• Protect yourself from lock snapping – Intruders will often use various methods and makeshift tools to snap locks in order to gain entry to a home. Euro profile locks (better known as Euro Cylinders) are found in the majority of uPVC doors and are the most likely targets for this type of forced entry. To protect yourself from lock snapping simply upgrade your cylinder to one that is specifically designed to prevent this method of attack, ideally one that meets the TS007 3 star standard, such as ABS High Security Cylinders.

     

    • Additional door security – When upgrading your home security you may want to consider having the following fitted to your door to help keep out any unwanted guests:
          1. Door chain
          2. Spy hole
          3. Letterbox guard or cage – a letterbox can be used by an intruder to retrieve any keys stored on the inside of the house therefore these products will help to protect you from ‘keyfishing’.

         

    • Secure the perimeter – The type of fencing, hedging or walls around a property can attract or deter thieves. Check for weak spots where a burglar could get into your garden, for example, a low sagging fence or a back gate with a weak lock. A thorny hedge around your home can put burglars off but make sure passers-by can still see the front of your home so a burglar can’t work unnoticed. Think about laying gravel in your garden and driveway as this acts as a deterrent due to the noise created when being walked on.
    • Secure your shed – Your average garden shed is a treasure trove of valuables such as power tools, bicycles and garden equipment; therefore sheds will often provide easy pickings for opportunist thieves. The majority of sheds will not be strong enough to withstand an attempt to break into them therefore if possible store your valuables in an alternative secure location such as a garage or even your house.

See the steps below on how you can improve your shed security:

        1. Upgrade your locks.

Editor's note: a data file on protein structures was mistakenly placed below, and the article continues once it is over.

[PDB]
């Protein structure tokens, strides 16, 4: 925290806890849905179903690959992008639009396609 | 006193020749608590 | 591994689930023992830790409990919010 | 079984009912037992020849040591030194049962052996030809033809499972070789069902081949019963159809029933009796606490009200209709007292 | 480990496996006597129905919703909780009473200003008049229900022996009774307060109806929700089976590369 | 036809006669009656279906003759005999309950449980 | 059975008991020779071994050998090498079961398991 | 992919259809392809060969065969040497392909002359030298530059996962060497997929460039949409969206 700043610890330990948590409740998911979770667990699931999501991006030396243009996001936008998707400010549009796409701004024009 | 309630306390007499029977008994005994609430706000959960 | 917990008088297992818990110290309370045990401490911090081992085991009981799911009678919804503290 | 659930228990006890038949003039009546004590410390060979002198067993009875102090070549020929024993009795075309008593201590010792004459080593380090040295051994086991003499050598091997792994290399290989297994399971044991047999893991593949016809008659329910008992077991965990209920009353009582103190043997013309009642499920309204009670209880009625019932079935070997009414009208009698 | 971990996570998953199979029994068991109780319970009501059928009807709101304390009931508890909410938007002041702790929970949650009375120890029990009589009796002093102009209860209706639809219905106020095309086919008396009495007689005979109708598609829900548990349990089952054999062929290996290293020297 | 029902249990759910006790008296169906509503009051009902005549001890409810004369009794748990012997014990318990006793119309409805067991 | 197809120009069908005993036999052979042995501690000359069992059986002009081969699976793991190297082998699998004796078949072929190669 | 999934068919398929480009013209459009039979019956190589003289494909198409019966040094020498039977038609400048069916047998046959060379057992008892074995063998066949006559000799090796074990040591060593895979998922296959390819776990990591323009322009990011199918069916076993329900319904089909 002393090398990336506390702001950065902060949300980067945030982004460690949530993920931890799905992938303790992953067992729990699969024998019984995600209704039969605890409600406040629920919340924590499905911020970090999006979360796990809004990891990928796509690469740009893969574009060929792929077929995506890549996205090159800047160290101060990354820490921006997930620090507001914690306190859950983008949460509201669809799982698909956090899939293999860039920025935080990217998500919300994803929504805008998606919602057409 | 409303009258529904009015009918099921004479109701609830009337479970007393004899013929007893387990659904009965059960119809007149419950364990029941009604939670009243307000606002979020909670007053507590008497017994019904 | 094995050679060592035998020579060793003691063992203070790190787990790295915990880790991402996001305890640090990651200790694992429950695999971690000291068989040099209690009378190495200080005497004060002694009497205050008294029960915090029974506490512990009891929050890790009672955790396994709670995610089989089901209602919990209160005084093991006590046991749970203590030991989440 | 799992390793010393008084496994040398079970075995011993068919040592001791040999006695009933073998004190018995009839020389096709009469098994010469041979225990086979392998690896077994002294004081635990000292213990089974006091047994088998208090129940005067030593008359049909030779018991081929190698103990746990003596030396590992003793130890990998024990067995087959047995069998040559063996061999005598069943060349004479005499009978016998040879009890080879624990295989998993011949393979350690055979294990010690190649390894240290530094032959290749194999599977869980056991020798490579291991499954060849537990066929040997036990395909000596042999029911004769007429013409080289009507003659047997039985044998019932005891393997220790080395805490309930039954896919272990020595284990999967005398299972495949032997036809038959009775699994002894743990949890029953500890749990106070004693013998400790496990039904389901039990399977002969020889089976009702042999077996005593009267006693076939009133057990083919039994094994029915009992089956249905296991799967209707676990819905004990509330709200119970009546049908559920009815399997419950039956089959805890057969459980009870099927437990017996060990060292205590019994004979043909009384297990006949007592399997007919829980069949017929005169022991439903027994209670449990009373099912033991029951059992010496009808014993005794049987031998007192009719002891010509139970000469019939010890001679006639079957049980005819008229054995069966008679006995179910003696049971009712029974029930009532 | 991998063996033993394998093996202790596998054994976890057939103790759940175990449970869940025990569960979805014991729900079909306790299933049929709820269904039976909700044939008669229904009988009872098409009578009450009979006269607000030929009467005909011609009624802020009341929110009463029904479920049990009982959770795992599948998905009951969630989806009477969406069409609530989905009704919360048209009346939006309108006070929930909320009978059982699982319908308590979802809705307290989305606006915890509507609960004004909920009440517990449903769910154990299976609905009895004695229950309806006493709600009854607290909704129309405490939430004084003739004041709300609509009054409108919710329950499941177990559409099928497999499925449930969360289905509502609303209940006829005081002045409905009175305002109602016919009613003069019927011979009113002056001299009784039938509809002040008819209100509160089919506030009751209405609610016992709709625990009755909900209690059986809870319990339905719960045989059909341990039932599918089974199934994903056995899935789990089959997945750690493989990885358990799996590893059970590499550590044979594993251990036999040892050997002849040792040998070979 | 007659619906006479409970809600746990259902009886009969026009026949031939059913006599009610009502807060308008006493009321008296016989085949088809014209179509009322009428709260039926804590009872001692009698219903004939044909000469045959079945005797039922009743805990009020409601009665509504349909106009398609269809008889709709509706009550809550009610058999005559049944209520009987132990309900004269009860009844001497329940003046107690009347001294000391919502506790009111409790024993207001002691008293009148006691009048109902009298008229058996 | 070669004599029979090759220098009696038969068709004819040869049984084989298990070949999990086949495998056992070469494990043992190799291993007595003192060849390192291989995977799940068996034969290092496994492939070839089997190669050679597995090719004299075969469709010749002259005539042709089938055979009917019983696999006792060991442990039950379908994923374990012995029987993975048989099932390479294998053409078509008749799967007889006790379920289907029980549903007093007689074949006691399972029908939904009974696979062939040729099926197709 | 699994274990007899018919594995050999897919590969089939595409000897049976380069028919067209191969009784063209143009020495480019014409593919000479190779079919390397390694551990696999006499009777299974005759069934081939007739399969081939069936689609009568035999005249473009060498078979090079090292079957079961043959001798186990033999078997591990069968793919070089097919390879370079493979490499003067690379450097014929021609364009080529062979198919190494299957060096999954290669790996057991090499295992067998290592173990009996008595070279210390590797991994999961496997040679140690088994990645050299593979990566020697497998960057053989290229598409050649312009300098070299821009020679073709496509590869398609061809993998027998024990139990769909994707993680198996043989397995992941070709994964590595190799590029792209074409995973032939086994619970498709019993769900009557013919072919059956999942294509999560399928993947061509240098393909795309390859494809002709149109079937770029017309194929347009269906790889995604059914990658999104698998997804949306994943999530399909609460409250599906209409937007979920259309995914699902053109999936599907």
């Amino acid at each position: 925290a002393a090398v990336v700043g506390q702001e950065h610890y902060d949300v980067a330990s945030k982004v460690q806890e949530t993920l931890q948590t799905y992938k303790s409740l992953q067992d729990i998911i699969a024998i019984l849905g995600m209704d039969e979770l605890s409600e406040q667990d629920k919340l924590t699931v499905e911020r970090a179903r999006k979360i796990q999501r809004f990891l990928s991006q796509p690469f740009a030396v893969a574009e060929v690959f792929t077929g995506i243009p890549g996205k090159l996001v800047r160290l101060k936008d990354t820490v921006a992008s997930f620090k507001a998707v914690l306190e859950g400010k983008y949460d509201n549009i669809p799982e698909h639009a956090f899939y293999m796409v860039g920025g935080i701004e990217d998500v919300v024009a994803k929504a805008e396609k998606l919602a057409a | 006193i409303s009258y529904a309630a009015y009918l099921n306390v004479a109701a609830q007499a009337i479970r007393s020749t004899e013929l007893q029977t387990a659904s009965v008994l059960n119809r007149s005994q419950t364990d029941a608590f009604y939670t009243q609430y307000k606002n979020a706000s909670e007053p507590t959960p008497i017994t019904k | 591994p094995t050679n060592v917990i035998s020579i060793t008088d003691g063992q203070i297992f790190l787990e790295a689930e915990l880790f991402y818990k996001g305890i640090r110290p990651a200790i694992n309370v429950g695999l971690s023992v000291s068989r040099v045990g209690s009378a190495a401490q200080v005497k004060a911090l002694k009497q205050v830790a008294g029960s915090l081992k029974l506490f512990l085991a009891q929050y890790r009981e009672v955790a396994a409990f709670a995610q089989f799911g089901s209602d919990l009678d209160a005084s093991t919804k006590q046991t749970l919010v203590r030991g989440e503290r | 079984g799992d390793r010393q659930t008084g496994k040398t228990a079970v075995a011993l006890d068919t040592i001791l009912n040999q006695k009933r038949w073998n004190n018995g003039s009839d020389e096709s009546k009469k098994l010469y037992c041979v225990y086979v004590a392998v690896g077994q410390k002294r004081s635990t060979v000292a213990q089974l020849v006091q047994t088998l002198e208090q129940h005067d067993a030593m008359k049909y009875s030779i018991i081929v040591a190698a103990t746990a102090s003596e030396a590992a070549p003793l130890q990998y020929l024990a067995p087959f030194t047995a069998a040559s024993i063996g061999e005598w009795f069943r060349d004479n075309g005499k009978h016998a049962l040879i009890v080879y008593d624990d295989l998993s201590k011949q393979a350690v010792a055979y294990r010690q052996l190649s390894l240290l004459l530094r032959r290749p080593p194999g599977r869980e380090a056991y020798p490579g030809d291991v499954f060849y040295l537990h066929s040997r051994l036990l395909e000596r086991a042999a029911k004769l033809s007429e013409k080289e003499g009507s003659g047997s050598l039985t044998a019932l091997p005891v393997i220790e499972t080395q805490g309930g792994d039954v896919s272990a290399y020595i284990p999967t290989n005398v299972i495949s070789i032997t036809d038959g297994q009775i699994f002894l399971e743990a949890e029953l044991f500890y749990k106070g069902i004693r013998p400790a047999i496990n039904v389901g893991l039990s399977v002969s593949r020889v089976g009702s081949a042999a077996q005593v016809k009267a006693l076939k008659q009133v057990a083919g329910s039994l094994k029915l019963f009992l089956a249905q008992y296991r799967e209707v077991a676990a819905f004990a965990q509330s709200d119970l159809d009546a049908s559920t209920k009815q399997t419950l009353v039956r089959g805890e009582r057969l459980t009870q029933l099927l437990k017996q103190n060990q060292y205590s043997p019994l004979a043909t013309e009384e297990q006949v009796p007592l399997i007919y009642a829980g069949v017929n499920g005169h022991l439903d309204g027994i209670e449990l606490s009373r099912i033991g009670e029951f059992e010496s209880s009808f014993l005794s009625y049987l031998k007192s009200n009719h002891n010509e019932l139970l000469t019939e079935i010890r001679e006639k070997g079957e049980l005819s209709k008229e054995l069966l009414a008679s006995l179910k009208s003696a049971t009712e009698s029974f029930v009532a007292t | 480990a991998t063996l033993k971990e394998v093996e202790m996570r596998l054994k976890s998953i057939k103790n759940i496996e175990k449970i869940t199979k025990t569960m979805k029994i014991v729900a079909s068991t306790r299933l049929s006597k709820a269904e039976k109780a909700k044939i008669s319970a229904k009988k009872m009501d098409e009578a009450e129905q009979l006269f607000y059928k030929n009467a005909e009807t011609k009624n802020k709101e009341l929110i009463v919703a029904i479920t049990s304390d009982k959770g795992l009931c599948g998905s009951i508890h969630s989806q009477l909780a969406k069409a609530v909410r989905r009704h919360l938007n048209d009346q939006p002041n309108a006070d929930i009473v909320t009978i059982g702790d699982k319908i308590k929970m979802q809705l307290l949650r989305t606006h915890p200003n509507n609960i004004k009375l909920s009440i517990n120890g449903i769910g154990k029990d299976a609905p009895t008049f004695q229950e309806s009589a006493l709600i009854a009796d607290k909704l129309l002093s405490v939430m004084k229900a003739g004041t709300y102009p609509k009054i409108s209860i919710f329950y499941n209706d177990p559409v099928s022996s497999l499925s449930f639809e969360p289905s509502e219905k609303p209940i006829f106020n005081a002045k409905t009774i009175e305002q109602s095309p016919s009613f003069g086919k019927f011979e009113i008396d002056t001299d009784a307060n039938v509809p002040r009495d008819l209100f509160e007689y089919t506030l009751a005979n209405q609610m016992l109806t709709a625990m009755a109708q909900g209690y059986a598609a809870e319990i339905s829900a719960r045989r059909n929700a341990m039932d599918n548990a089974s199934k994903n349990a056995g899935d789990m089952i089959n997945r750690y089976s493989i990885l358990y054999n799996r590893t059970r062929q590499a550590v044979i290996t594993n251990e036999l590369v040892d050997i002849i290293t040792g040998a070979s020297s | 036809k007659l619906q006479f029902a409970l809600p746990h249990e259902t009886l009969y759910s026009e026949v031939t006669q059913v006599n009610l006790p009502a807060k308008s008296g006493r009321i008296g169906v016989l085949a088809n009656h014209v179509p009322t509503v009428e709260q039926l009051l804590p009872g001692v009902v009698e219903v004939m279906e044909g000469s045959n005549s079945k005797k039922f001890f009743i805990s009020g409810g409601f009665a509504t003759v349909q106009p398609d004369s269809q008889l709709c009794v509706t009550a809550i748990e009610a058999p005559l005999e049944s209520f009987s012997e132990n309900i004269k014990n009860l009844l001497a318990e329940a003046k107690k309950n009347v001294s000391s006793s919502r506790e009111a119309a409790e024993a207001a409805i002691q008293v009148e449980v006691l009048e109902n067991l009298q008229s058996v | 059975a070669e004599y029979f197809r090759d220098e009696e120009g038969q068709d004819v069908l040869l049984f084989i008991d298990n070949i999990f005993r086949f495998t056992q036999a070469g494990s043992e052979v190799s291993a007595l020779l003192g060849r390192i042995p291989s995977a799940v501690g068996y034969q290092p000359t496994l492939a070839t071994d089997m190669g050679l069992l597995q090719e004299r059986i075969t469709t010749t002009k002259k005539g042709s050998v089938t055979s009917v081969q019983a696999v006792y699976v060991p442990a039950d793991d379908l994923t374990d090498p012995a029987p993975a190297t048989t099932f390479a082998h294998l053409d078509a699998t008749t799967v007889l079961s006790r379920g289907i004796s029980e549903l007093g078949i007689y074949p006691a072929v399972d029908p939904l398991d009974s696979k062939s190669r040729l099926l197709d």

2. Have a shed alarm fitted.
        3. Mark all valuables stored in your shed either using a UV pen or a DNA marker.
        4. Grow prickly plants close to your shed window.
        5. Have curtains or shades fitted to your shed window.

       

    • Lights – Even though the majority of burglaries occur during daylight hours, a large number still occur during the hours of darkness. Burglars are in search of houses with no one home. To reduce your home’s risk of burglary at night, install motion lights on the front and on the rear of your house wherever possible. To be extra cautious, try to position the lights at the corners of your residence so the motion detectors can catch someone approaching from the side. Make sure the lights are positioned at a height that someone cannot disable them by easily reaching up and unscrewing the bulb.
    • Protect your valuables – Don’t leave your valuables (Laptop, jewellery, mobiles etc.) where they can be seen from a window, consider drapes or blinds so that any view of the interior of your home is restricted.

 

  • The illusion of being home – If you work evenings or know you are going away on holiday for a number of weeks there are a number of cheaper options available that when used give the illusion that someone is still in the property.
    1. Ask a friend or neighbour to open and close curtains.
    2. Timer switches for lamps.
    3. Fake TV – Simulates the light of a LED TV.
    4. Pay for Royal Mail’s ‘Keepsafe’ Service to ensure any post you receive whilst you’re away doesn’t pile up; this can be a tell-tale sign that your property isn’t currently occupied.